Kerry Jordan-Daus discusses how the new £1 million Arts Council Funding in Kent and Medway will help enable young people to lead in designing and taking part in creative activities.

Championing the arts and cultural education is a passion for colleagues in the Faculty of Education. We know it makes a difference to children and young people’s lives to be able to flex their creativity; to sing, to dance, to act, to paint, to sculpture, to design, to compose, to perform. But we also know that this dimension of learning and being is increasingly squeezed out of school curriculums. We have not stopped campaigning for arts and culture to be an integral part of everyone’s life.

Our ongoing work with Cultural Education Partnerships in east Kent and in the Isle of Sheppey has been an integral part of the Faculty of Education’s partnership work, enabling us to secure funding for a number of transformation projects.

Most recently, our exhibition of young people’s work at the Turner Contemporary, Margate, showcasing the Young Arts Advocates partnership project with Special Schools in East Kent won wide acclaim.  Working with young people, schools, local art practitioners, National Portfolio organisations and charities, our partnership work has supported a rich stream of activity, curriculum enhancement, research, consultancy and knowledge exchange and employability opportunities for our students. We are pleased to be recruiting for our first cohort of Arts in Education BA students at Christ Church in September 2019.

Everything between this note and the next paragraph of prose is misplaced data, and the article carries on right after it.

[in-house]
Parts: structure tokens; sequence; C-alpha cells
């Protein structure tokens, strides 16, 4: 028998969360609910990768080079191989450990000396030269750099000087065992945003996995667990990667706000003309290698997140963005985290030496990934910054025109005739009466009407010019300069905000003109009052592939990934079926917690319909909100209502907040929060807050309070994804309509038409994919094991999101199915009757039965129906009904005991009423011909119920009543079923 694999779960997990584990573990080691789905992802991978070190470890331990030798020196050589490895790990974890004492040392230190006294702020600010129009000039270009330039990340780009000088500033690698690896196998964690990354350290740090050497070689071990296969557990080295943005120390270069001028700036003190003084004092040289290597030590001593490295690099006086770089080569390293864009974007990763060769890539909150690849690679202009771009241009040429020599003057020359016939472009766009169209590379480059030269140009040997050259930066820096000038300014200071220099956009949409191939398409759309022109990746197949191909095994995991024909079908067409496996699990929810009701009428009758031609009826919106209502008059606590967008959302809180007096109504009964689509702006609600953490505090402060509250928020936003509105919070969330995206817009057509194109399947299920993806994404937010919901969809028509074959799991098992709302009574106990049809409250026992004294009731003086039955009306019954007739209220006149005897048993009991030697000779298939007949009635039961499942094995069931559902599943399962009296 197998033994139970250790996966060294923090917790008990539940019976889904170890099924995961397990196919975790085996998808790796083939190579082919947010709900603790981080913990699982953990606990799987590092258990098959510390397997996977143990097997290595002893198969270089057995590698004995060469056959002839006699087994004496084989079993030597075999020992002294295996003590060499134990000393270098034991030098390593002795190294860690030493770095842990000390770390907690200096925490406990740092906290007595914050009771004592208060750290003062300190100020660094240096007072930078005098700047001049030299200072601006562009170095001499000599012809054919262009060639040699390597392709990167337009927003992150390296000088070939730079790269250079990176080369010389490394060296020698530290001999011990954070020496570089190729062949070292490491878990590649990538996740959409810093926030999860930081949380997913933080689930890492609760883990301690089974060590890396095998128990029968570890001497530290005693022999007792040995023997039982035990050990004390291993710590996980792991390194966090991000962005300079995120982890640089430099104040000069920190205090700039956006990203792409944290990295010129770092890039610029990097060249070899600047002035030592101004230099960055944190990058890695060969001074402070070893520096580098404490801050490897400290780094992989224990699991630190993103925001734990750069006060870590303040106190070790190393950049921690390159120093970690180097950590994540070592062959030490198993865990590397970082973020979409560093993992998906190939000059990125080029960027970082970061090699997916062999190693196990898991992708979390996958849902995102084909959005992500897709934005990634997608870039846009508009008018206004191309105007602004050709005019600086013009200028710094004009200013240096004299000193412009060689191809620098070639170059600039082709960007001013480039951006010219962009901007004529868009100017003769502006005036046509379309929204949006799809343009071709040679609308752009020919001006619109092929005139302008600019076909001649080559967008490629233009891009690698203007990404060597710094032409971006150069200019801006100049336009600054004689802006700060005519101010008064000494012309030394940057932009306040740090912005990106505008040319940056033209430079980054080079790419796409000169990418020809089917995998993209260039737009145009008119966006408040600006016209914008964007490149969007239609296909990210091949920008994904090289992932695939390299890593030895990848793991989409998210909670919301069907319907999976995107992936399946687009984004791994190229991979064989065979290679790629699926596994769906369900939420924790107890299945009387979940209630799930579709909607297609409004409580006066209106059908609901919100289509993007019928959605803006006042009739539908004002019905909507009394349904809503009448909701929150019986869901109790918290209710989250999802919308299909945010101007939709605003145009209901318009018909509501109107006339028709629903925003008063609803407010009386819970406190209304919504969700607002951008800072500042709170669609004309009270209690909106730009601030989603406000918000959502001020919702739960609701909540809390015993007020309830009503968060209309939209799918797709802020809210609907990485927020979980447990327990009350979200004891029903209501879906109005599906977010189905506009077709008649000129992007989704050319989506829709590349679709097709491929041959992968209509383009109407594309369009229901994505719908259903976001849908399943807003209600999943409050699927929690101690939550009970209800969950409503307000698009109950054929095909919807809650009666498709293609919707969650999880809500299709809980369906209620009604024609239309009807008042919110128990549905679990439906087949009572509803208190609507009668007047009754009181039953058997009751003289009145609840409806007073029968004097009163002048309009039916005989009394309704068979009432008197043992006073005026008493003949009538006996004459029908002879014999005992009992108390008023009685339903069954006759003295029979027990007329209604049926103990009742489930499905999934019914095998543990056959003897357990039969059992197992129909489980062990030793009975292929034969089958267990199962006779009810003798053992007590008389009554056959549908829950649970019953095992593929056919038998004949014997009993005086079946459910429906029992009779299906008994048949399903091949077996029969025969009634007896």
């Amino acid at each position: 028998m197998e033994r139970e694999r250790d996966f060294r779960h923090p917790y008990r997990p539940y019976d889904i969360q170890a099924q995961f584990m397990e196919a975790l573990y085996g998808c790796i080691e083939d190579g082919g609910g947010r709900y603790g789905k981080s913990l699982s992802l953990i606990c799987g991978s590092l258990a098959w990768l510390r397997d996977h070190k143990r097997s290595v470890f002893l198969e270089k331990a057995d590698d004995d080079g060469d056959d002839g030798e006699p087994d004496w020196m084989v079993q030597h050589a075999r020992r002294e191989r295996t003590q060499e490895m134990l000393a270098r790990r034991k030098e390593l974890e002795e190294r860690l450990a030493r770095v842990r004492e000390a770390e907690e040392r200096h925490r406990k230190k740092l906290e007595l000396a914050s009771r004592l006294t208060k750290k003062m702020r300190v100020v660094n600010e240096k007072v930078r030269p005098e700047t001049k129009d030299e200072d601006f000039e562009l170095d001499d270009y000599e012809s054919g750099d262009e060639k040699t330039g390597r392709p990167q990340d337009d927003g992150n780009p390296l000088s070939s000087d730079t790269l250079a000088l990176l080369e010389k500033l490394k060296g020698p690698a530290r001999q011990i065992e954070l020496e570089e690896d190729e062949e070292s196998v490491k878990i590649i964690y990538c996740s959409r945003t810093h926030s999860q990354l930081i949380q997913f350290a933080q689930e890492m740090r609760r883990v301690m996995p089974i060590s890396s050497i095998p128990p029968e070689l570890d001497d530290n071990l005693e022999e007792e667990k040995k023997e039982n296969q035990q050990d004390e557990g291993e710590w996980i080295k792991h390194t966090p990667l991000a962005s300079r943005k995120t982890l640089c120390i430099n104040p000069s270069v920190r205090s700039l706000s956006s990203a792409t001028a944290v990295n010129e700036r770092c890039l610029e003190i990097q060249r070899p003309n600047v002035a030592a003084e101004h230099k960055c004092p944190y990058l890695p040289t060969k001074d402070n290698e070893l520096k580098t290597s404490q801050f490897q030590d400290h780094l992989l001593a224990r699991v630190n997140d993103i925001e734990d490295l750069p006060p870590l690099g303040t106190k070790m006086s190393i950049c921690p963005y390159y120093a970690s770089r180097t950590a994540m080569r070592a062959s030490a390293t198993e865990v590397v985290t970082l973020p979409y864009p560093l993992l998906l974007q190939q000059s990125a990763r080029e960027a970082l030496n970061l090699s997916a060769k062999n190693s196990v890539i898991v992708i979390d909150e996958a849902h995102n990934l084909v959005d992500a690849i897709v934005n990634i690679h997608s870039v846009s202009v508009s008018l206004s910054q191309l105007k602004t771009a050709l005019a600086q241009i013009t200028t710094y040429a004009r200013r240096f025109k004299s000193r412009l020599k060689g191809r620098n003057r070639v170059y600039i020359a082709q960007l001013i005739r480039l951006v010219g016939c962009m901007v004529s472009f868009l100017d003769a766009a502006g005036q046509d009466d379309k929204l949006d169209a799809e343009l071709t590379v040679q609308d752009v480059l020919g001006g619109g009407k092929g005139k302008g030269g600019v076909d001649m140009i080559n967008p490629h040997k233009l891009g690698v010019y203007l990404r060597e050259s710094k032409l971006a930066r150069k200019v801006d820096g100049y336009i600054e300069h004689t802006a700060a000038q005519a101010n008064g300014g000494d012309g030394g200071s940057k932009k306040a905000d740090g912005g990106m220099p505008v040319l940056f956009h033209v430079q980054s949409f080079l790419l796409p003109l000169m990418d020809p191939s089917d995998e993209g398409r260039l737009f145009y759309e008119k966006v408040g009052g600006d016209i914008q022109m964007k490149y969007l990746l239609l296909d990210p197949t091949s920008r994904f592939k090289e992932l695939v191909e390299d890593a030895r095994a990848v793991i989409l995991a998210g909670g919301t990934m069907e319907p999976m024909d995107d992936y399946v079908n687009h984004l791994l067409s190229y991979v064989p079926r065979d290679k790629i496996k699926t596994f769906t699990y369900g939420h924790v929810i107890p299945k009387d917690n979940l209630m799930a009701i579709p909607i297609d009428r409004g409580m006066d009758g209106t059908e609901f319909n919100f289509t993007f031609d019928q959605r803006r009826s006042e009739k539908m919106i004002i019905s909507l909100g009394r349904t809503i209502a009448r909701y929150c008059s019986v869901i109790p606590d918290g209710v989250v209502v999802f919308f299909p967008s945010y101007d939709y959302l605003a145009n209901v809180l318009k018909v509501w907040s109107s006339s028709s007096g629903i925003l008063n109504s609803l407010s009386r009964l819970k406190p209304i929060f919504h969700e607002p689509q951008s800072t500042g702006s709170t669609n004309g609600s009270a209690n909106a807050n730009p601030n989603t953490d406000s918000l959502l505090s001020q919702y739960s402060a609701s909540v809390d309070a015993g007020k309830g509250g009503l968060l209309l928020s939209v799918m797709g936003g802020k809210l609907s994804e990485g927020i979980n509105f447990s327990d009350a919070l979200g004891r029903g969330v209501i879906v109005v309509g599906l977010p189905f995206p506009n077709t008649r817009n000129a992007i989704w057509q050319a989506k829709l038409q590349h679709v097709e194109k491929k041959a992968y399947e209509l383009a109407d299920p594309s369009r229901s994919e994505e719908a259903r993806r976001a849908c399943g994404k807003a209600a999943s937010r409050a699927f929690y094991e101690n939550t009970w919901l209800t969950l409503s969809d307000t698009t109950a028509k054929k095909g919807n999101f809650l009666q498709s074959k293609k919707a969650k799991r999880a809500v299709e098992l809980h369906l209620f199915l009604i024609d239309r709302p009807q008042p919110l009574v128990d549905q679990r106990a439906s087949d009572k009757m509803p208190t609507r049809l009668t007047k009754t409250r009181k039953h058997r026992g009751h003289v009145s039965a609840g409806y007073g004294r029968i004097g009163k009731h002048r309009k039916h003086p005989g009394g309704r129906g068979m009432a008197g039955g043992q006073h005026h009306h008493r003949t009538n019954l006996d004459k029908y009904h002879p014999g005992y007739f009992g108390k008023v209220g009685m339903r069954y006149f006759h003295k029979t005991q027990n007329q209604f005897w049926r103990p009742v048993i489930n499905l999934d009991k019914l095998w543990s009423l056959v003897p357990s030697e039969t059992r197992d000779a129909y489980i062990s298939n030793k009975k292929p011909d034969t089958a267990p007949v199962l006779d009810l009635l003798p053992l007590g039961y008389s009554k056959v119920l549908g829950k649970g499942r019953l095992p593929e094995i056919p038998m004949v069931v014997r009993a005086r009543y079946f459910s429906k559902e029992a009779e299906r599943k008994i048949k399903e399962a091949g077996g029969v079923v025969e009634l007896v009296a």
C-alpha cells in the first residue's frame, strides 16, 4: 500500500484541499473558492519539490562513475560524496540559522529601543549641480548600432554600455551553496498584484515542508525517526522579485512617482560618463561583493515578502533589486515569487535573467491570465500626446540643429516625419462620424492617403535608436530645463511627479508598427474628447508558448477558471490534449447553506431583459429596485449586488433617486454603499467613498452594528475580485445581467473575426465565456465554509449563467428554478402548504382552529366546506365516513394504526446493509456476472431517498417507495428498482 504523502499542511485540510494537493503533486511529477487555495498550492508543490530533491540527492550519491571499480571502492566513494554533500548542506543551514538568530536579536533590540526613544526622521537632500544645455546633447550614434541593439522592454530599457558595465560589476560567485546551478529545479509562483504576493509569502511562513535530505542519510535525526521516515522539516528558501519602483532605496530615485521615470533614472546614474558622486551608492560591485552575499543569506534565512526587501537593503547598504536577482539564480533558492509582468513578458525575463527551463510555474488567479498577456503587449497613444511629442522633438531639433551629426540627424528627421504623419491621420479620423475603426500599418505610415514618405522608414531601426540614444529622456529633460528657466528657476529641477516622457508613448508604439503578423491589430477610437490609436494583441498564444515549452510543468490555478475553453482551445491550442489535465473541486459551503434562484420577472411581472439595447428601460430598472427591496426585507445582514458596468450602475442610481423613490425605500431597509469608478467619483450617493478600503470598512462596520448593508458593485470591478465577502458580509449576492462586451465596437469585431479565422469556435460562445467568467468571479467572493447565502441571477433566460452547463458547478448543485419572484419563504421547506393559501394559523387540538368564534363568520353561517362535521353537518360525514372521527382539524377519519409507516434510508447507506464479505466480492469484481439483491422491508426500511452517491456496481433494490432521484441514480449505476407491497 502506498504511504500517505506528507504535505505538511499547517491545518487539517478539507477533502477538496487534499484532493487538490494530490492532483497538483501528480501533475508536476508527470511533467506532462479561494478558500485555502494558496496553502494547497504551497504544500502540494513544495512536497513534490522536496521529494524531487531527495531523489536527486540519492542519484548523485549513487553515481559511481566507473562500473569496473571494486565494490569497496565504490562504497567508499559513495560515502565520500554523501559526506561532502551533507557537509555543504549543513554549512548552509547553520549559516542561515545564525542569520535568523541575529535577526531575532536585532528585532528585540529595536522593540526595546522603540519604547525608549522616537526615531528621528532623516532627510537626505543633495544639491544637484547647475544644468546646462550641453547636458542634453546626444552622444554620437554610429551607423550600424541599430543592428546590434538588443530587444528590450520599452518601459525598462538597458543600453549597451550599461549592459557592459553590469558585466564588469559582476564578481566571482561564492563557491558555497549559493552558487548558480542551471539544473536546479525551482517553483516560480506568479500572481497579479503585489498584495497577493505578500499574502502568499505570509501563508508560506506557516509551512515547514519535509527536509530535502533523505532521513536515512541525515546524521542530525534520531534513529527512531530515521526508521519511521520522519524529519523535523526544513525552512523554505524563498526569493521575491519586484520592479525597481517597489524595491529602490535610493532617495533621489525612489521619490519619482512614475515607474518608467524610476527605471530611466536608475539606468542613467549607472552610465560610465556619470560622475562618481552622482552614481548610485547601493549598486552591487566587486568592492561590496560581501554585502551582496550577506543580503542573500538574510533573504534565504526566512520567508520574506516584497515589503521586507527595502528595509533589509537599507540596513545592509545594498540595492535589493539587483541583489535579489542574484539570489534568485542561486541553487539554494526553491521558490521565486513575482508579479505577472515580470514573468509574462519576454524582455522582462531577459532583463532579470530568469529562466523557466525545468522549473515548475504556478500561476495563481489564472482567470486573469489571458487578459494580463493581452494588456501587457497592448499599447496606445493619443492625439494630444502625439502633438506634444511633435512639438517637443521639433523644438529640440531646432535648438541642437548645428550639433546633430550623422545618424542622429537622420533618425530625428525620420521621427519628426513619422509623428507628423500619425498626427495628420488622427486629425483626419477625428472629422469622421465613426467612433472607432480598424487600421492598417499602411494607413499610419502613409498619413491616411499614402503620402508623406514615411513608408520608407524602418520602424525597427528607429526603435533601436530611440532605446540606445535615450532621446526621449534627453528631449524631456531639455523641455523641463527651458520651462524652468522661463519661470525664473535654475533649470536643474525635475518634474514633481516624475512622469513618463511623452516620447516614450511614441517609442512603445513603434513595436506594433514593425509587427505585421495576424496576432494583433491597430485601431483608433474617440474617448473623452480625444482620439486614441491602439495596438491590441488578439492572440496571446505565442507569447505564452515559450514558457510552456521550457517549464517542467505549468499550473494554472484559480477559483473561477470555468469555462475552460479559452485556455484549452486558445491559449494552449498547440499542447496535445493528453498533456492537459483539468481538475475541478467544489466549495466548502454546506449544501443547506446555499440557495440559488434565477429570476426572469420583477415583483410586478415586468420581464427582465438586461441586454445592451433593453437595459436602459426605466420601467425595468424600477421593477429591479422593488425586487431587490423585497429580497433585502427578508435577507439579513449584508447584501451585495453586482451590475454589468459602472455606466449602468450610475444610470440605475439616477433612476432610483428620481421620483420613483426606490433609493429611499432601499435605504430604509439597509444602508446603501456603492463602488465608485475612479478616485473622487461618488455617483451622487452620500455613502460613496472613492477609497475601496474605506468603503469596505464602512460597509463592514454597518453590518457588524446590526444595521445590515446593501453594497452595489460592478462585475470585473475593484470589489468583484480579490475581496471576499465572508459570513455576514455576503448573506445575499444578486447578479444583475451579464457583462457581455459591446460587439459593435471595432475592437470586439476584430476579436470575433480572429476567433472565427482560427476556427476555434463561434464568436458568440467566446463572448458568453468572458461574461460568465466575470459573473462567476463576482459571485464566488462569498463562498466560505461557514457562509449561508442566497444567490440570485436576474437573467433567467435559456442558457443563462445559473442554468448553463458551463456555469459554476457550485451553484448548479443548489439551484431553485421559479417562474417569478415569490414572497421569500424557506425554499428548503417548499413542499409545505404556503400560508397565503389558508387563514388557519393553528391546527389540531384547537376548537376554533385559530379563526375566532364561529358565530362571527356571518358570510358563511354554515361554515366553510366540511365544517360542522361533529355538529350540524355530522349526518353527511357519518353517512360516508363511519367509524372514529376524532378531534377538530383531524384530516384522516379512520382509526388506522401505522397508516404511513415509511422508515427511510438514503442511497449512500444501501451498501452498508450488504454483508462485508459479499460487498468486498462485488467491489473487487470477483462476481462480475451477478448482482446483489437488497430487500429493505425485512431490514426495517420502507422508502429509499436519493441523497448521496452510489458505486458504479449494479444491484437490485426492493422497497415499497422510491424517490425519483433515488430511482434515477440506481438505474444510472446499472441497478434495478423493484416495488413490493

Today marks a very significant milestone in our work to champion arts and culture – the announcement of a £1 million Arts Council Funded Theatre31 Project in Medway and Sheppey will transform children and young people’s lives. Through our work with the Isle of Sheppey we will be committed to working in partnership to transform communities through championing arts and culture.

Kerry Jordan-Daus is Interim Head of School of Childhood and Education Sciences in the Faculty of Education.